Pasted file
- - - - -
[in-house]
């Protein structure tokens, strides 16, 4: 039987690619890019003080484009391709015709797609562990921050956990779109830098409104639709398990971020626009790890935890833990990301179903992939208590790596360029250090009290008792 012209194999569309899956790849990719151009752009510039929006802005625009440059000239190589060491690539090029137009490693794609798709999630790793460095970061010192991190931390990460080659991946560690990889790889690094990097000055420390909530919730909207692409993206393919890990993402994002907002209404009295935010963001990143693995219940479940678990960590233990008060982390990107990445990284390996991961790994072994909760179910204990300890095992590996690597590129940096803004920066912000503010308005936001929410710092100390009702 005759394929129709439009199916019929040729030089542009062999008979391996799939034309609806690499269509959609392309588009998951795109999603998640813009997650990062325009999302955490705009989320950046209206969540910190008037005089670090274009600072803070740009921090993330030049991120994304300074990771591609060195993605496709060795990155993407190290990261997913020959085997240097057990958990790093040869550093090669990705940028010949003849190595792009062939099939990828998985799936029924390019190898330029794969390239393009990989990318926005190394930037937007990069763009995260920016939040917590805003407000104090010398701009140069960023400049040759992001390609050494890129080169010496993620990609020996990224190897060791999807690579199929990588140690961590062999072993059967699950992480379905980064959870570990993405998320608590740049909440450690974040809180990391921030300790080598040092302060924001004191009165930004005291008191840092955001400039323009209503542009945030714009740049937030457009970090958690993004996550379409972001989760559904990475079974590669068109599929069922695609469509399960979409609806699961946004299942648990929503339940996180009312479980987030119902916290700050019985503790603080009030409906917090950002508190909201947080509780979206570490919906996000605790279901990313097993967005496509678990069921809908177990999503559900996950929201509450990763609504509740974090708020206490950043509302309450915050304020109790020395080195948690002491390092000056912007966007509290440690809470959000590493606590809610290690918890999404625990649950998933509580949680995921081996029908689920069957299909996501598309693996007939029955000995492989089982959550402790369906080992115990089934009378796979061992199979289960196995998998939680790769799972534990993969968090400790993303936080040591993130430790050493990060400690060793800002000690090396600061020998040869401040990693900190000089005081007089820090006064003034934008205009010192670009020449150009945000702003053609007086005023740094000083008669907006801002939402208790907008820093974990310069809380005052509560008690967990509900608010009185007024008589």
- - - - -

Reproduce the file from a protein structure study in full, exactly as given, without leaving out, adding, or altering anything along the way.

[in-house]
């Protein structure tokens, strides 16, 4: 039987690619890019003080484009391709015709797609562990921050956990779109830098409104639709398990971020626009790890935890833990990301179903992939208590790596360029250090009290008792 012209194999569309899956790849990719151009752009510039929006802005625009440059000239190589060491690539090029137009490693794609798709999630790793460095970061010192991190931390990460080659991946560690990889790889690094990097000055420390909530919730909207692409993206393919890990993402994002907002209404009295935010963001990143693995219940479940678990960590233990008060982390990107990445990284390996991961790994072994909760179910204990300890095992590996690597590129940096803004920066912000503010308005936001929410710092100390009702 005759394929129709439009199916019929040729030089542009062999008979391996799939034309609806690499269509959609392309588009998951795109999603998640813009997650990062325009999302955490705009989320950046209206969540910190008037005089670090274009600072803070740009921090993330030049991120994304300074990771591609060195993605496709060795990155993407190290990261997913020959085997240097057990958990790093040869550093090669990705940028010949003849190595792009062939099939990828998985799936029924390019190898330029794969390239393009990989990318926005190394930037937007990069763009995260920016939040917590805003407000104090010398701009140069960023400049040759992001390609050494890129080169010496993620990609020996990224190897060791999807690579199929990588140690961590062999072993059967699950992480379905980064959870570990993405998320608590740049909440450690974040809180990391921030300790080598040092302060924001004191009165930004005291008191840092955001400039323009209503542009945030714009740049937030457009970090958690993004996550379409972001989760559904990475079974590669068109599929069922695609469509399960979409609806699961946004299942648990929503339940996180009312479980987030119902916290700050019985503790603080009030409906917090950002508190909201947080509780979206570490919906996000605790279901990313097993967005496509678990069921809908177990999503559900996950929201509450990763609504509740974090708020206490950043509302309450915050304020109790020395080195948690002491390092000056912007966007509290440690809470959000590493606590809610290690918890999404625990649950998933509580949680995921081996029908689920069957299909996501598309693996007939029955000995492989089982959550402790369906080992115990089934009378796979061992199979289960196995998998939680790769799972534990993969968090400790993303936080040591993130430790050493990060400690060793800002000690090396600061020998040869401040990693900190000089005081007089820090006064003034934008205009010192670009020449150009945000702003053609007086005023740094000083008669907006801002939402208790907008820093974990310069809380005052509560008690967990509900608010009185007024008589």